Section 1: Black Holes
Subsection A. What is a black hole?
A black hole is an area whose gravitational force is so powerful nothing can escape. Anything unfortunate enough to come close to a black hole will be sucked in and will be unable to escape the pull of gravity. Even light cannot escape the grasp of a black hole, which explains its moniker, black hole.
At the center of a black hole is a singularity, which is a point at which matter is compacted to where it has infinite density and zero volume. Around it is an event horizon, widely considered to be the boundary of a black hole. Once an object enters the event horizon, it will be pulled into the singularity and crushed into such a miniscule object that it is difficult to fathom the size of it. Imagine an object the size of our Sun becoming the size of a marble. This event horizon is dictated by a formula (1916) created by German physicist, Karl Schwarzschild (pg.5), which is shown below.
In this equation, R is the Schwarzschild radius, G is Newton's constant, M is the mass of the black hole, and c is the speed of light. The event horizon of the black hole must fall within the Schwarzschild radius or the black hole cannot exist. If the event horizon doesn't fall within the Schwarzschild radius, then the power of gravity isn't enough to create a singularity and a black hole won't form.
At this time, it should be admitted that, in theory, it is possible to escape the event horizon of a black hole. However, due to current technological restrictions, it is impossible for us to achieve this. This is because the escape velocity exceeds the speed of light, which supports the fact that light is unable to escape a black hole. Considering that we have yet to reach the speed of light, we cannot reach the required escape velocity. Here are three variations of the formula for calculating escape velocity:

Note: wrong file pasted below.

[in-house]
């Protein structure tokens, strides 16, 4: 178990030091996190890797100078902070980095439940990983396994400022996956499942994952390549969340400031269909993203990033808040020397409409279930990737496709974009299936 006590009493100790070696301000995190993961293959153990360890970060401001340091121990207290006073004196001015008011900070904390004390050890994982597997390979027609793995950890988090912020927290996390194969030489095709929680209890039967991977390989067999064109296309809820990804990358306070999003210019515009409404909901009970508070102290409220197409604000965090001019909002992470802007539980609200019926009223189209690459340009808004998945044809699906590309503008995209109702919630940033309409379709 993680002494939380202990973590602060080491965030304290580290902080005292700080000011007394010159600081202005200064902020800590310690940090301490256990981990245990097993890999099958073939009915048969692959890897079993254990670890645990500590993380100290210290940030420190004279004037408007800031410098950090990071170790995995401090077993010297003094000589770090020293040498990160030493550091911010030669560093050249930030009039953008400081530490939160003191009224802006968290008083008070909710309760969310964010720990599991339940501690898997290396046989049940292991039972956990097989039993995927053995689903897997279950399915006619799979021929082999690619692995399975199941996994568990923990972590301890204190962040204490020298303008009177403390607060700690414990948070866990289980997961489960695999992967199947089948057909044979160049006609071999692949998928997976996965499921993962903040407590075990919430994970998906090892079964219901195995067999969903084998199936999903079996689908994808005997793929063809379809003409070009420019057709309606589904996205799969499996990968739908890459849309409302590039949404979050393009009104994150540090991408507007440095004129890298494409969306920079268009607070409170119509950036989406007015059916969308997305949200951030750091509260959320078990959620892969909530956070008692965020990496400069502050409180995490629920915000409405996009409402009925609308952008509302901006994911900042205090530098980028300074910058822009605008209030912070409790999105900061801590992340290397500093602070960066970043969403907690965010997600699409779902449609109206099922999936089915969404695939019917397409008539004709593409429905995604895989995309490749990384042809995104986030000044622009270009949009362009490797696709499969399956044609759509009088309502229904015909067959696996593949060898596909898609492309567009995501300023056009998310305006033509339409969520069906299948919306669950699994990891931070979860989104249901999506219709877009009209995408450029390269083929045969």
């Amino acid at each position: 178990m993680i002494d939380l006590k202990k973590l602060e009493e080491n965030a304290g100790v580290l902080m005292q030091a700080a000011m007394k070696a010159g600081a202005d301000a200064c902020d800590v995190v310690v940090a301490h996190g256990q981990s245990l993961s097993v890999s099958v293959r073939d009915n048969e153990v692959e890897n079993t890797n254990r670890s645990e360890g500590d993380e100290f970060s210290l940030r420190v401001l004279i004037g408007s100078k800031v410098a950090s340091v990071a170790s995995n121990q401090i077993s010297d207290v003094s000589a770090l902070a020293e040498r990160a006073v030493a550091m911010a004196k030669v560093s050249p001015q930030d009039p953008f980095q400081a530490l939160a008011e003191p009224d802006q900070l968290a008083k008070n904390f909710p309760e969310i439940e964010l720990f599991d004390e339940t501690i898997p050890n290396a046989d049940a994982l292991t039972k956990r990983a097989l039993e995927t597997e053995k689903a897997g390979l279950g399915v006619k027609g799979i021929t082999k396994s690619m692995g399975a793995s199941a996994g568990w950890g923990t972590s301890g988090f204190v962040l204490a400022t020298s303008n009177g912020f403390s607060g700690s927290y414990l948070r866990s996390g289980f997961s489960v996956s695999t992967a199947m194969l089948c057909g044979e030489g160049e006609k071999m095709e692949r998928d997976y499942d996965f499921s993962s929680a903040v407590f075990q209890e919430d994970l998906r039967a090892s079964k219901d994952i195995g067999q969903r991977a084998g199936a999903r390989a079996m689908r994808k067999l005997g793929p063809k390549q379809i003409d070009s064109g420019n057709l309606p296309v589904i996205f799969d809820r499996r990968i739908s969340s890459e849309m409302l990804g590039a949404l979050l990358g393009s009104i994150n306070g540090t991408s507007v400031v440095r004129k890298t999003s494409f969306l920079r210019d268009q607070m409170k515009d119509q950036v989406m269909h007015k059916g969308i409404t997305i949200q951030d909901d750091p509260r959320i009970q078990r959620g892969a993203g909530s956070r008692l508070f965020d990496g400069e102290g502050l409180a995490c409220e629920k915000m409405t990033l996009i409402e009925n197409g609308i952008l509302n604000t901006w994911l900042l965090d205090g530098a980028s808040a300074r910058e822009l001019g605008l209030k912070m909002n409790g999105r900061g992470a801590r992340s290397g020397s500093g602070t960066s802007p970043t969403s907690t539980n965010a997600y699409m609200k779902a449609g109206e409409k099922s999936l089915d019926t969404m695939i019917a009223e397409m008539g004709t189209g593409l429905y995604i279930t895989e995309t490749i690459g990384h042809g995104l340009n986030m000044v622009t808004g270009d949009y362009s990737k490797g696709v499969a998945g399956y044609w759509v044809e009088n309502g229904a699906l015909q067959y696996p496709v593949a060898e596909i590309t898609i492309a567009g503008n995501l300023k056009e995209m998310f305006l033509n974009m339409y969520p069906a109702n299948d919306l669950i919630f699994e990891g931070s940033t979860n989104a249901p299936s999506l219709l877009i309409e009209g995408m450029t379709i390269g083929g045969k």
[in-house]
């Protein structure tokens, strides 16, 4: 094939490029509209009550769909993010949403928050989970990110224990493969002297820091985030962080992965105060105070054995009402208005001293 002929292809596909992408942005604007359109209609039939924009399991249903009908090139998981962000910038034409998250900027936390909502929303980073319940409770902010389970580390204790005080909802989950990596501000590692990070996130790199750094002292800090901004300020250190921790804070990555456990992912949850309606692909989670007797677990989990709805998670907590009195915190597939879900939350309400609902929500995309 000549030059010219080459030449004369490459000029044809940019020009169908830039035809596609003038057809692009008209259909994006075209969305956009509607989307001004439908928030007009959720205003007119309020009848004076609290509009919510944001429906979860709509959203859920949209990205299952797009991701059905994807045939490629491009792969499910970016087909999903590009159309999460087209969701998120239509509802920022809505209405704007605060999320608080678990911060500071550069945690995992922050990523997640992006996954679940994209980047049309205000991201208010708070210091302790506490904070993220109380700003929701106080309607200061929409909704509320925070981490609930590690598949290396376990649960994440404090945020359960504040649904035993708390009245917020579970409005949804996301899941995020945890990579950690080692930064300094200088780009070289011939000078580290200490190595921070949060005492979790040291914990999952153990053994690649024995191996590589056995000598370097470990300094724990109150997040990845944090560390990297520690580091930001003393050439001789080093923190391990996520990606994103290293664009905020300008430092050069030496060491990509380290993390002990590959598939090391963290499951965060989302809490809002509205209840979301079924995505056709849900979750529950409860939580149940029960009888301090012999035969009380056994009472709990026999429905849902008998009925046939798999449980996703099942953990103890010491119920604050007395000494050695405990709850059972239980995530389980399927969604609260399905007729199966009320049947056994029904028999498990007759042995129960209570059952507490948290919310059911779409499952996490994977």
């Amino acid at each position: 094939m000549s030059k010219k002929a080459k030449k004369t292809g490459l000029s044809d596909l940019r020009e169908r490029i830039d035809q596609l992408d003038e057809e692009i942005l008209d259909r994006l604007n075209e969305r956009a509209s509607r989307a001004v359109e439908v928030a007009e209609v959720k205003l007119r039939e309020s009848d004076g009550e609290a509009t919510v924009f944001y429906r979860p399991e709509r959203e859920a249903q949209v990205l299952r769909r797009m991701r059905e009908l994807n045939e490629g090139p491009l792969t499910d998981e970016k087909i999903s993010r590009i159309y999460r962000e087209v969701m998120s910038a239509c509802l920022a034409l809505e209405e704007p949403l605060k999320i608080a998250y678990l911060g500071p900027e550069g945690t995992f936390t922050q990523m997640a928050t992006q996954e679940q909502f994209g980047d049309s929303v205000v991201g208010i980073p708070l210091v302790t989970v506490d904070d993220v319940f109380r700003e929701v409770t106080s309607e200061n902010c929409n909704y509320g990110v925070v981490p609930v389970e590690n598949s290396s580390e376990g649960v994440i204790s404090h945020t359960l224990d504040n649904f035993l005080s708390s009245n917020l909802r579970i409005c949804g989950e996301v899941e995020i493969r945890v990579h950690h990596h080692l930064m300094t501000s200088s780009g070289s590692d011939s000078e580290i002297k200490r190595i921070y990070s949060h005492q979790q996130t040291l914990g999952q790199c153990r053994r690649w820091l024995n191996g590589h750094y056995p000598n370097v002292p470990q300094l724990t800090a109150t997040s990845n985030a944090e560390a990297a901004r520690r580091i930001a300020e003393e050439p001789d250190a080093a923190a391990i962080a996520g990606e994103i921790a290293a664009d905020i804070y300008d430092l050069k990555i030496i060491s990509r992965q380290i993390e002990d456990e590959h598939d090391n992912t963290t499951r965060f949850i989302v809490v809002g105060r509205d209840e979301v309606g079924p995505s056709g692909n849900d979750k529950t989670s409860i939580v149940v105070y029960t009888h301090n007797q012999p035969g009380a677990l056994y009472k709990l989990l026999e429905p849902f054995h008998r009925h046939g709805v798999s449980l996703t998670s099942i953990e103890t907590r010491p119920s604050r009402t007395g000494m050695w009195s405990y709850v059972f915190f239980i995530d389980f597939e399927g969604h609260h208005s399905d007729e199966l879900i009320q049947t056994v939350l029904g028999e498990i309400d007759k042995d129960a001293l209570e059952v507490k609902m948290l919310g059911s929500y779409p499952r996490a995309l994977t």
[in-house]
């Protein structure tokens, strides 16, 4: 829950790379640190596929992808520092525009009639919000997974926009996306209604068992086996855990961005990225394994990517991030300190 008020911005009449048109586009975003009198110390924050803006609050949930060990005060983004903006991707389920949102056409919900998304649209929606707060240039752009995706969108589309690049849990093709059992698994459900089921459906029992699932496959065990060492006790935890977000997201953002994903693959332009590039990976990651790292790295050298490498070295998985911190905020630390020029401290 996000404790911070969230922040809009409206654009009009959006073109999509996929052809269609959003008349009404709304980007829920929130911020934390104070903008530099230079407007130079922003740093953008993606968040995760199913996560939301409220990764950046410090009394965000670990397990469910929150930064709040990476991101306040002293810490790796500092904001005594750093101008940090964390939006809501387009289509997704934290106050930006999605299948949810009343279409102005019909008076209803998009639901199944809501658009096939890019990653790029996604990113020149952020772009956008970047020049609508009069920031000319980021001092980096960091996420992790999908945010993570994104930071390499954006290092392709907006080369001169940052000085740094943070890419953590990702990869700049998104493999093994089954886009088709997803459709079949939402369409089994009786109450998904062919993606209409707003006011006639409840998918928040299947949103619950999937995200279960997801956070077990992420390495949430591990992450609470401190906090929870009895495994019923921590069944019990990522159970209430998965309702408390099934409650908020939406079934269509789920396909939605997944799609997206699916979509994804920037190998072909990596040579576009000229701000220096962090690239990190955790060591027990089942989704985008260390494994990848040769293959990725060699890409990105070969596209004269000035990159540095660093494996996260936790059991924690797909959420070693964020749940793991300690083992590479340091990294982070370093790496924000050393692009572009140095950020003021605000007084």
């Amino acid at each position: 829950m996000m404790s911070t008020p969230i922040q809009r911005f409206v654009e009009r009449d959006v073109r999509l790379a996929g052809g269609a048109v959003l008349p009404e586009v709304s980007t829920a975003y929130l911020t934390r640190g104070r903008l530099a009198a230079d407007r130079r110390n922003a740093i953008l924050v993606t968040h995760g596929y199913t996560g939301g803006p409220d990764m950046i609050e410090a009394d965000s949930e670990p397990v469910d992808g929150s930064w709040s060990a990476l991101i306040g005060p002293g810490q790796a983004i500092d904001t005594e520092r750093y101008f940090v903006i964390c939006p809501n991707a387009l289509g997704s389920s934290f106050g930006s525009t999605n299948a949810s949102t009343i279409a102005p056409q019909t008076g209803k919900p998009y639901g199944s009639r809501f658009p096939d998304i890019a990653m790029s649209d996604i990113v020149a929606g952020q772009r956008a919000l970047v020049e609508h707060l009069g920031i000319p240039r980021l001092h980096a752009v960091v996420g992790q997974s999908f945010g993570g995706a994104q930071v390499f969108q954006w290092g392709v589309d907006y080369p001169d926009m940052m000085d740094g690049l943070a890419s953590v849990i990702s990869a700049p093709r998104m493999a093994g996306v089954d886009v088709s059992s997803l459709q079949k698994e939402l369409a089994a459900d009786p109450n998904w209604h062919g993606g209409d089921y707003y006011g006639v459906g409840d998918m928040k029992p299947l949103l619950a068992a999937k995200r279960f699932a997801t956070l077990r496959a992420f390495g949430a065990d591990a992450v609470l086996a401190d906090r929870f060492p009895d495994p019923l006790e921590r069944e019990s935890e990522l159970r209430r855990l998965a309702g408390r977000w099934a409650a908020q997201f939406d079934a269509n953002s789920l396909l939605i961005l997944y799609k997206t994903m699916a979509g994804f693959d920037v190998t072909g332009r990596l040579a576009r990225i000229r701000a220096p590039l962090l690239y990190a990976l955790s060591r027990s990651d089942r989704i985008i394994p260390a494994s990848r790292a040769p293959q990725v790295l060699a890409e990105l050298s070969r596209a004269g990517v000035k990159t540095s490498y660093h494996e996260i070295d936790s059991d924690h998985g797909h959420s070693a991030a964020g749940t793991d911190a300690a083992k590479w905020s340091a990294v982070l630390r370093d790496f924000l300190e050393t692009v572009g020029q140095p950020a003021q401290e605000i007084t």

In this equation, Ve is the escape velocity, G is the Gravitational Constant, M is the mass of the body being escaped from, r is the distance between the center of the body and point at which the escape velocity is being calculated, g is the gravitational acceleration at that distance, and ?? is the standard gravitational parameter.
Some of these things should be explained, since they aren't topics of common discussion. Firstly, the Gravitational Constant is a constant of proportionality used to calculate the gravitational force of various objects and is also known as Newton's Constant. It is equal to 6.67??10'11 m3 kg'1 s'2. Next, the gravitational acceleration is the rate of acceleration induced on an object by gravity. At different points on Earth, this can vary from 9.78 to 9.82 m/s2. Lastly, the standard gravitational parameter is the measure of the capacity of a celestial body to apply a Newtonian gravitational force on another celestial body.
Here's an example of this formula at work. Let us consider a spaceship on the event horizon of a black hole. First, we need to calculate the Schwarzschild radius of our theoretical black hole, which is going to have a mass of 20 solar masses (20*the mass of our sun).